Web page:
Also on the ballot is Lisa Raymond, winner of 11 Grand Slam titles in doubles and mixed doubles. In the contributor category, Dennis Van der Meer, the founder of Professional Tennis Registry (PTR), is nominated posthumously.

Fan Voting And The Induction Process
Now that the ballot has been set for the Class of 2021, voting will take place to determine who is to be inducted into the Hall of Fame. There is no minimum or maximum number of ballot nominees that can be inducted.

The ballot will go before the Official Voting Group, comprised of tennis journalists, historians, and Hall of Famer’s this fall. Additionally, the International Tennis Hall of Fame’s Fan Vote presented by BNP Paribas will run from 1-25 October, for the Player Category nominees only.

Fan Voting offers tennis fans around the globe the opportunity to voice their opinions about who is deserving of Hall of Fame induction and to have an impact on the election outcome by casting a vote online. The three most popular players in the Fan Vote will receive bonus percentage points on their Official Voting Group result.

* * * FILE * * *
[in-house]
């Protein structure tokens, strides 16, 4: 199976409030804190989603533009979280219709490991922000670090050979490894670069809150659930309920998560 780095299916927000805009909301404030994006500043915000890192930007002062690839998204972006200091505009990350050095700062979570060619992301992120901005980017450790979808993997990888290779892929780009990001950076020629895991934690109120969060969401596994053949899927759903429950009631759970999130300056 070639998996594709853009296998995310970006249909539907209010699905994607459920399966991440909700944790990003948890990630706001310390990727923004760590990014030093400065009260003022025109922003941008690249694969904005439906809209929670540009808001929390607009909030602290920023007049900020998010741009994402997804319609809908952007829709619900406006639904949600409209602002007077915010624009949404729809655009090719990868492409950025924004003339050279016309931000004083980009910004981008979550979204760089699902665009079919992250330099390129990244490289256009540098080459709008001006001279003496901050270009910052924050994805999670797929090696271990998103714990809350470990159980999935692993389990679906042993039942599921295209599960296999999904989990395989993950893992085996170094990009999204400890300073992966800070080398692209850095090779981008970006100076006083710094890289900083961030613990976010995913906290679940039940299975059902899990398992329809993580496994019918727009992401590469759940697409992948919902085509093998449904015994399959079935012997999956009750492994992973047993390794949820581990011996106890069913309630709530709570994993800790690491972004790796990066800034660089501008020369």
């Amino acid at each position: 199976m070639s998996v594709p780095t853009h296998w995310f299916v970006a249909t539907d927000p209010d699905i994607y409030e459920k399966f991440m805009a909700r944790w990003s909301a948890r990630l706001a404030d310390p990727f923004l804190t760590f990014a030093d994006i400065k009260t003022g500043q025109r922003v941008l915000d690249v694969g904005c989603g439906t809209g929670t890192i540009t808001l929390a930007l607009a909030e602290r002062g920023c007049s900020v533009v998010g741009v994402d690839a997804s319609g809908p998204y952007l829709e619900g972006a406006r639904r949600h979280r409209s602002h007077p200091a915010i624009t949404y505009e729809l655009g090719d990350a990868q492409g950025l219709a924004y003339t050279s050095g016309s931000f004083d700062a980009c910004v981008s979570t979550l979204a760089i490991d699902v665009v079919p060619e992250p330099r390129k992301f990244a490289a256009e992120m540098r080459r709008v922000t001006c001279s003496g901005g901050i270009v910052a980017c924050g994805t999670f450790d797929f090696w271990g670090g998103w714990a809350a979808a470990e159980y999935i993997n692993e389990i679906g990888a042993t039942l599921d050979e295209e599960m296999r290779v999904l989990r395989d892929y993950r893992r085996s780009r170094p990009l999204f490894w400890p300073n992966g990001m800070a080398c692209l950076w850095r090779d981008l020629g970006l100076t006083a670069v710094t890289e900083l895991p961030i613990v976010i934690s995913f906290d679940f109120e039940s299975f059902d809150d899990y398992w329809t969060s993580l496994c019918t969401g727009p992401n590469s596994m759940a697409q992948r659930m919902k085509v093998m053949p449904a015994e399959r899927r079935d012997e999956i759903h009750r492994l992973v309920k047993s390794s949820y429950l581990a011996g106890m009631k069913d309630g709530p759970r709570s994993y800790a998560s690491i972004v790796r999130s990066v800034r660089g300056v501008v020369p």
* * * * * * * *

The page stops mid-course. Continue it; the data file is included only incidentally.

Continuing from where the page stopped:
The candidate with the highest result in the Fan Vote will receive three additional percentage points, while second and third place will receive two and one additional percentage points, respectively.

To be elected into the Hall of Fame, a candidate must receive an affirmative vote in 75 per cent or higher of ballots submitted from the Official Voting Group or a combined total of 75 per cent or higher from their Voting Group result and any bonus percentage points earned in the Fan Vote.

The results of the ITHF Fan Vote will be announced at the conclusion of the voting period. The Class of 2021 Inductees will be announced in early 2021 with the Induction Ceremony slated to take place July 17, 2021.

Since its inception in 1955, the honour of Hall of Fame Induction has been granted to 259 great champions and contributors to the sport from 27 different nations.

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Tsonga, Simon Lead Rich French Heritage In Metz, Where Djokovic Won As A Teen

  • Posted: Sep 21, 2020

Tsonga, Simon Lead Rich French Heritage In Metz, Where Djokovic Won As A Teen